Landmark Prostate Study, Gene Therapy (Abstract Science: Sept. 12-16)
Gene therapy gets a rewrite, landmark study on early prostate cancer and the evolution in thyroid cancer therapies.
(STAT, 9/14/16, Sharon Begley)
Findings reported this week in the New England Journal of Medicine found that men diagnosed with early prostate cancer can safely choose active monitoring as opposed to radiation or surgery. The study, conducted in 1,643 men diagnosed (via blood test) with localized prostate cancer, is not the first to reach this conclusion. But it is the most definitive ever to test that premise and the first to compare modern forms of active monitoring not only to surgery but also to radiation — the two treatments available for early, localized prostate cancer. The study, led by Oxford University, found that men who received active monitoring had the same minuscule risk of dying of prostate cancer over the following 10 years — barely 1 percent — as men who underwent surgery to remove the prostate or radiation.
(GEN, 9/15/16, MaryAnn Labant)
Gene therapy is due for a second draft. With CRISPR/Cas9 and other gene-editing technologies, gene therapy is gaining the ability to rewrite the genome at will, correcting bits of DNA where they reside in the genome, bits as small as a single base pair. But despite its capacity for DNA wordsmithing, gene editing won't rewrite gene therapy all at once. Each organ system presents unique challenges that need to be overcome, and in some circumstances, conventional gene therapy will remain the superior therapeutic option.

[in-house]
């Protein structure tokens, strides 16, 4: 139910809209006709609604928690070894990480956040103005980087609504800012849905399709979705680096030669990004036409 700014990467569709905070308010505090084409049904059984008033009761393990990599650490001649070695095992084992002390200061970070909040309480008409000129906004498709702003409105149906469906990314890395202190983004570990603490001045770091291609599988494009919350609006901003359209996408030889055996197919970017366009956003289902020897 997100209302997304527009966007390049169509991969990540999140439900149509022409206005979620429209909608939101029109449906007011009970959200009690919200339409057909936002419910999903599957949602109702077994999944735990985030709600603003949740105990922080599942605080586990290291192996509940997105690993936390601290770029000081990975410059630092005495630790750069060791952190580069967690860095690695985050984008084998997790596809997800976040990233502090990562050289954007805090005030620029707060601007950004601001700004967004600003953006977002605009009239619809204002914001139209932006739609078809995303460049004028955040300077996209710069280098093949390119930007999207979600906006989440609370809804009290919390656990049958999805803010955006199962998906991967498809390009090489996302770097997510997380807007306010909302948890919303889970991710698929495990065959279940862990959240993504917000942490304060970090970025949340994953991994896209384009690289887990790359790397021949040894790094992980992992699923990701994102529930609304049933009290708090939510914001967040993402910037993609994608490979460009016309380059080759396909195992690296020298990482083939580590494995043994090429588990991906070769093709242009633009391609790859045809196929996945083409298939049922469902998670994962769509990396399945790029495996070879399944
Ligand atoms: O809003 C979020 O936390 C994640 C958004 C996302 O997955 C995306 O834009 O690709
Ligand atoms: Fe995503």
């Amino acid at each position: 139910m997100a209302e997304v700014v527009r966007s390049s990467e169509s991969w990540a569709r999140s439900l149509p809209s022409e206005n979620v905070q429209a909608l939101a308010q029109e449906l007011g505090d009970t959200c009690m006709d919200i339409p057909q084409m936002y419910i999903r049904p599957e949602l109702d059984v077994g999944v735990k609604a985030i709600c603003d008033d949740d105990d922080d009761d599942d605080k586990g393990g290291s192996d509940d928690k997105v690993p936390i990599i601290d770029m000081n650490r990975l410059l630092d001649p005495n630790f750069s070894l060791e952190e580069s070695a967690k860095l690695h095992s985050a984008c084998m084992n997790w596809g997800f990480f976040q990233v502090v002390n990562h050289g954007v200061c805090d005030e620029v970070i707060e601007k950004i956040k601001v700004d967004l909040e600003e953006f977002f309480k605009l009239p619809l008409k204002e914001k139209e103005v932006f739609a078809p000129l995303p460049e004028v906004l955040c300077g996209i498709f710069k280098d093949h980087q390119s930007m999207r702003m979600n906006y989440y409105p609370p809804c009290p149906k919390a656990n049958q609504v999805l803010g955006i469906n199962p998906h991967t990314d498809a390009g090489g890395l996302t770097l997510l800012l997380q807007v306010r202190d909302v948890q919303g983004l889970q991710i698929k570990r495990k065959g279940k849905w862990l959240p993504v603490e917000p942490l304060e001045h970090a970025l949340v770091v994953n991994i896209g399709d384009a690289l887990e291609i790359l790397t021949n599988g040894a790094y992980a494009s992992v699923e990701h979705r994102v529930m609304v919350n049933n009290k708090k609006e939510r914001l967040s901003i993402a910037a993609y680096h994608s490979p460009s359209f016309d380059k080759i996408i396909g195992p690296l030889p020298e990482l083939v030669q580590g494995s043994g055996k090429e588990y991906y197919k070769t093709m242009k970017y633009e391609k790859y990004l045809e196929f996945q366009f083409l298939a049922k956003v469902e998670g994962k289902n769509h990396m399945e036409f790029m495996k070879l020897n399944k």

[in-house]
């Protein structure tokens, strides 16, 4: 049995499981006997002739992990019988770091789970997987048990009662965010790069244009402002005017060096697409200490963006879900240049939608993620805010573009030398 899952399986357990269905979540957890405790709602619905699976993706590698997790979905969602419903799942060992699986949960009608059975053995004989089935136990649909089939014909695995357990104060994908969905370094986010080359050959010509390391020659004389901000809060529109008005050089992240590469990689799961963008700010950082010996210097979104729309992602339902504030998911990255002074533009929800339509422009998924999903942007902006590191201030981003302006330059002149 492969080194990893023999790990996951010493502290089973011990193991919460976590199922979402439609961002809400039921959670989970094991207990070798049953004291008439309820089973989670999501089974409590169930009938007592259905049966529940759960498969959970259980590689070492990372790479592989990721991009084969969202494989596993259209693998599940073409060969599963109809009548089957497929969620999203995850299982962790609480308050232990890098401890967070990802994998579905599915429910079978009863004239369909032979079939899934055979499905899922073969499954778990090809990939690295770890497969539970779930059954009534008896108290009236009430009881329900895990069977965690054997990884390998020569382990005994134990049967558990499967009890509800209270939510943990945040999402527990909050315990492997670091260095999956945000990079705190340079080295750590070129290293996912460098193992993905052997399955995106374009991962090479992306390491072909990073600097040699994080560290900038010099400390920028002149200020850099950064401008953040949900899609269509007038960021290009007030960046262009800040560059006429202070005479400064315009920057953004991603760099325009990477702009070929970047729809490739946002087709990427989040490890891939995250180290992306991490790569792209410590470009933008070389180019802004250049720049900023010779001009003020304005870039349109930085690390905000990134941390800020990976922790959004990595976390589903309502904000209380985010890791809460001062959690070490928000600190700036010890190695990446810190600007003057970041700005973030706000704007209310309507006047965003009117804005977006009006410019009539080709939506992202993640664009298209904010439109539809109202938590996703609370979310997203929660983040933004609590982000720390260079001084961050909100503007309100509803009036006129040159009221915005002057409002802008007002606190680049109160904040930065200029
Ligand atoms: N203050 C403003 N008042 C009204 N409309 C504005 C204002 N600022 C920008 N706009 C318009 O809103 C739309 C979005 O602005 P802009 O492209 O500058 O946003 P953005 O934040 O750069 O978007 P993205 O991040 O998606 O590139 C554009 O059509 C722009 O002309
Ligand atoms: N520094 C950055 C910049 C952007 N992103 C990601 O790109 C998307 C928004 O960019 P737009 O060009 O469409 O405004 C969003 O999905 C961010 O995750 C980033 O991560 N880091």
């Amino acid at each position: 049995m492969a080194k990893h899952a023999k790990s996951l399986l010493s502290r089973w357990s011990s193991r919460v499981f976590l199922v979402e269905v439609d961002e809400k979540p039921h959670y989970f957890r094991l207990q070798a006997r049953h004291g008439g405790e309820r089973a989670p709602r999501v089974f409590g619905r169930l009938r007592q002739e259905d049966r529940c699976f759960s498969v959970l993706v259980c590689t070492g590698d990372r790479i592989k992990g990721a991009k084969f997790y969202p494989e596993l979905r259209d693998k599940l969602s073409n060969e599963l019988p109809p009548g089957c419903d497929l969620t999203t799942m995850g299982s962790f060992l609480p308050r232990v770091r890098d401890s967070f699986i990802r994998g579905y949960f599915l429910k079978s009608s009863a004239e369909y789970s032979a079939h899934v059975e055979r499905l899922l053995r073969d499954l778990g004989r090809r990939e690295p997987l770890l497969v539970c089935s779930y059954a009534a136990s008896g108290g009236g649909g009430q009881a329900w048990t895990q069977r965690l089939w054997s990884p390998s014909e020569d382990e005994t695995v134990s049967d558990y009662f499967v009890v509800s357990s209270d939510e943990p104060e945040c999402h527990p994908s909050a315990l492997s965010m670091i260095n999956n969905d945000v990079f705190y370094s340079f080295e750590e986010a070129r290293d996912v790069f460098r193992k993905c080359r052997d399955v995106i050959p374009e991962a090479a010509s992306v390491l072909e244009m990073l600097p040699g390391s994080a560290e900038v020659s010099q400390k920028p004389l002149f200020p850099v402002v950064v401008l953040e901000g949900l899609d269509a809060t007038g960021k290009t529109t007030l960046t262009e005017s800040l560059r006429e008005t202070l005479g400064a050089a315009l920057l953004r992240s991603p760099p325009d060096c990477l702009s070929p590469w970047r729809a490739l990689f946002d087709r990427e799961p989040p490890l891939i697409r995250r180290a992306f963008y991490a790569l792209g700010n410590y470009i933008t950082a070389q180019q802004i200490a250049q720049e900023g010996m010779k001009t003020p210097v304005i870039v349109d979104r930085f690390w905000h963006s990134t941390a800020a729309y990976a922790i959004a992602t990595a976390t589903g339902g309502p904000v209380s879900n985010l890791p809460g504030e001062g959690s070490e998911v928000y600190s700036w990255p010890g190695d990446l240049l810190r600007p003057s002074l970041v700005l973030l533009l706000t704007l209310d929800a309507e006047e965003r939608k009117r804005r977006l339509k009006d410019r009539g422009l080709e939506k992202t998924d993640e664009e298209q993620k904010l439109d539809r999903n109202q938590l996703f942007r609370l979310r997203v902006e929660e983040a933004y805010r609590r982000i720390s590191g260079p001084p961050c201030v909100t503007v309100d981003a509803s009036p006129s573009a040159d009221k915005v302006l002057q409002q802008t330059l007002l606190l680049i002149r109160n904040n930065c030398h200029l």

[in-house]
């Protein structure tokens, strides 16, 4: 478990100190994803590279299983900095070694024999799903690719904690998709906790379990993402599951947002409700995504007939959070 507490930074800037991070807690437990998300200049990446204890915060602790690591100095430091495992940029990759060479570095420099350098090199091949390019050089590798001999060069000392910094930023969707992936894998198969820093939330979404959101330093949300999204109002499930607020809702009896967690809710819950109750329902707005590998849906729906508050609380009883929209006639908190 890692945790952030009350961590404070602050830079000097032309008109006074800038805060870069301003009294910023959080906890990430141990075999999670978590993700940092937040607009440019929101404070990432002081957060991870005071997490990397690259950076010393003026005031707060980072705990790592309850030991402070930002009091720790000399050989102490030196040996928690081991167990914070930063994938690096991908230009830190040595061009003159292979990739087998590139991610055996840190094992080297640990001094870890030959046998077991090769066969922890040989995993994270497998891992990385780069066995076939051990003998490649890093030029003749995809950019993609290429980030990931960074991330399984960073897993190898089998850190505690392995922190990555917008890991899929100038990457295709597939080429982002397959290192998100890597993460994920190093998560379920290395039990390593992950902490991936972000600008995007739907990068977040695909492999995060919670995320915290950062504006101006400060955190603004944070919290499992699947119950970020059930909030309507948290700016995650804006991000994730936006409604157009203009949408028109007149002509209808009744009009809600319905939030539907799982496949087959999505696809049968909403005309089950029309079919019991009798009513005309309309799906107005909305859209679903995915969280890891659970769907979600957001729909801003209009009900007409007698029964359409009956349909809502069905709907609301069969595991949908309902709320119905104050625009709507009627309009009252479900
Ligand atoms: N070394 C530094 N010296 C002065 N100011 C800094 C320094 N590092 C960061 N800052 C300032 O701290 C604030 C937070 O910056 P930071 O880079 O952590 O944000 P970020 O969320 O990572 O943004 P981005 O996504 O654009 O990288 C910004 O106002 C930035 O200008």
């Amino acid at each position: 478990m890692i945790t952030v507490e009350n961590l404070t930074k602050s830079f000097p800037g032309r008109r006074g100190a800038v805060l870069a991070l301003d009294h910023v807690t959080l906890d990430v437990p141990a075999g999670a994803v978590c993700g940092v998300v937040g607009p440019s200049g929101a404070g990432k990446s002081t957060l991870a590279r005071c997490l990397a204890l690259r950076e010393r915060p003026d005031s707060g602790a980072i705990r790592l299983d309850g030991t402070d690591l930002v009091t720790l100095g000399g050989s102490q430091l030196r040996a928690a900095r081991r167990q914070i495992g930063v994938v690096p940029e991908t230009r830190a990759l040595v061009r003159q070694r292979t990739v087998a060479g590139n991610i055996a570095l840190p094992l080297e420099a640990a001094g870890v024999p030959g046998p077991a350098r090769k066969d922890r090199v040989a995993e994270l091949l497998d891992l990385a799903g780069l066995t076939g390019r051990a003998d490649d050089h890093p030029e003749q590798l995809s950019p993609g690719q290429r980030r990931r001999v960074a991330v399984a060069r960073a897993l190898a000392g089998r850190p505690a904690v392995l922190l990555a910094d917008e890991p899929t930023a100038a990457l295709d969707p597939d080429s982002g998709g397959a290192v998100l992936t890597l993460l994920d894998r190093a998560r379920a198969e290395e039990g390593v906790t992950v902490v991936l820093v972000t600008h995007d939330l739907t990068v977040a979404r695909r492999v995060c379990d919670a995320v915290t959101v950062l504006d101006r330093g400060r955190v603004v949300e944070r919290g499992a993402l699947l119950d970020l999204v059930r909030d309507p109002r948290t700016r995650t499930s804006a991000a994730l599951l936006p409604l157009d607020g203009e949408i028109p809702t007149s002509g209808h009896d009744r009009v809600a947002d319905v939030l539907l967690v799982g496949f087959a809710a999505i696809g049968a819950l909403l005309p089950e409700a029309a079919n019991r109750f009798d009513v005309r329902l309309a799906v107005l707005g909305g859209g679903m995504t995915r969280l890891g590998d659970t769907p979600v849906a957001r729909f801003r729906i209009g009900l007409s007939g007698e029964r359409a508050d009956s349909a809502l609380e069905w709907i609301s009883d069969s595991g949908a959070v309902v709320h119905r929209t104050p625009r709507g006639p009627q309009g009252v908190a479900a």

(DNA Science Blog, 9/15/16, Ricki Lewis)
Findings this week on recent progress leading to new treatments for thyroid cancer prompted this interesting commentary by blogger Ricki Lewis about how much things have changed since she was diagnosed with the disease in 1993. Among the interesting details that she learned from reading the NEJM article is the trend toward active surveillance for some of the indolent, non-invasive forms of thyroid cancers, and the driver mutations behind the various guises of thyroid cancer.
—Compiled by Senior Scientific Writer Regina McEnery